Exponential Smoothing Forecast
This method is also known as the moving average. It does well with random variations, but is not reliable when changes occur due to reasons such as seasons (Russell & Taylor 2006, p10). It is more useful for short term forecasting. The naive method forecast is done by projecting the current period’s demand as the next period’s forecast (Russell & Taylor 2006, p12). Below is the naive method forecast for Great Northwest Outdoor Company based on available data. To forecast demand for each quarter of 2000:
Using the naive method the forecasts for the year 2000 will be; 3rd quarter = 20. 95 and the 4th quarter = 21. 7. Total for the two quarters = 42. 65. It should be noted that the forecast figures have been obtained using a 2 month moving average (Russell & Taylor 2006, p12). Mean Absolute Deviation (MAD) MAD is used to obtain an average of the forecast errors over a period of time (n). The less the MAD the more accurate the forecast. MAD is obtained by; MAD = ( ? |D t-Ft| ) ? n .
t = period number D t= demand in period t F t = forecast for period t n
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This means that the seasonally adjusted forecasts may be more demanding in terms of time and resources (Russell & Taylor 2006, p14). From the MAD it can be concluded that the seasonally adjusted forecast though more demanding is more accurate. The lower the MAD value the more accurate the forecast. Therefore the seasonally adjusted forecast is recommended as the most suitable forecast method in regard to accuracy (Russell & Taylor 2006, p19).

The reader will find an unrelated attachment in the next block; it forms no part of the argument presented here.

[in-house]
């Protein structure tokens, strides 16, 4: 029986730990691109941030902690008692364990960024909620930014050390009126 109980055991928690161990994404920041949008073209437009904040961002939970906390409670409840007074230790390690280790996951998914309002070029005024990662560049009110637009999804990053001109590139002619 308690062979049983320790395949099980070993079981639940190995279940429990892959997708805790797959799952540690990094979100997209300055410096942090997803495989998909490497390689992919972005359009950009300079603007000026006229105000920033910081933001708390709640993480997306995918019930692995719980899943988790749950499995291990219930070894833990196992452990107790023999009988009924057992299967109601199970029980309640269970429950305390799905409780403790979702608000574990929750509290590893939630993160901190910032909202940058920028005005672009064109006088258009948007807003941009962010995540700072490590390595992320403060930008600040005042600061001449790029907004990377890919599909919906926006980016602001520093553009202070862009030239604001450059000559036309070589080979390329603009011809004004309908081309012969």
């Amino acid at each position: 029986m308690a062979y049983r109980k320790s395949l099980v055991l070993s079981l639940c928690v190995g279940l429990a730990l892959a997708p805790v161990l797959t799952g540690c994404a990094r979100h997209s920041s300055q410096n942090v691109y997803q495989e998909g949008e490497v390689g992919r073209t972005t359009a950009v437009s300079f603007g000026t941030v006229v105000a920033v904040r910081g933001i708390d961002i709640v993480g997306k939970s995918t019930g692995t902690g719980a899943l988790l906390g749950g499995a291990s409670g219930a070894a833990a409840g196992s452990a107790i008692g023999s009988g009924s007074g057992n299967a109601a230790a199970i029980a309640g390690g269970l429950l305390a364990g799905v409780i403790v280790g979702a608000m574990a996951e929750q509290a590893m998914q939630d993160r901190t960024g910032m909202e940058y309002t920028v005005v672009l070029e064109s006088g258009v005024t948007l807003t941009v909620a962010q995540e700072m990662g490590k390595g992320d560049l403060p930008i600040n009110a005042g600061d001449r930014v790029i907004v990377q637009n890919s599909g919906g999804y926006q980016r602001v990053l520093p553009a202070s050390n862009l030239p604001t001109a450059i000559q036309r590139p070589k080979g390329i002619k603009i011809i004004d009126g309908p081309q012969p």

However the exponential smoothing forecast method can be improved on by factoring in more data that would reflect the shifts in demand spread over a longer period. This is because the exponential smoothing forecast method reacts basically to recent changes. Portfolio 3: Professional Video Management It is important to carry out the concept of EOQ analysis in this case because the proprietor is faced with the challenge of choosing between two seemingly reliable suppliers.
This process would help in the purposes of reducing costs; that is the least cost that needs to be incurred when placing an order (Terspine, 1993). It is important to understand some components of the EOQ. One is the annual usage or the annual demand which is usually given in units. In this case, our annual demand is determined by [(7970+ 8070 + 7950 + 8010) / 4] * 12 = 96,000 units. This is represented by D. Next is the ordering cost Co which is the summation of the fixed costs incurred each time an order is to be placed (Hamblin et al. 1973).
This cost is never associated with the quantity ordered but rather the particular activities carried out during the process of ordering. In this regard, our Co varies from one supplier to another. For Kony, the cost per order is $40 while for Toshiki the cost is higher at $90. Then we have the carrying cost Ch, also called the holding costs (Piasecki, 2001). As the name suggests these are costs associated with maintaining the inventory in the premise. In this case, our Ch is estimated to be 30% of the unit cost. Thus, our Co is 1995 * 30% = $ 598. 5 per unit per year.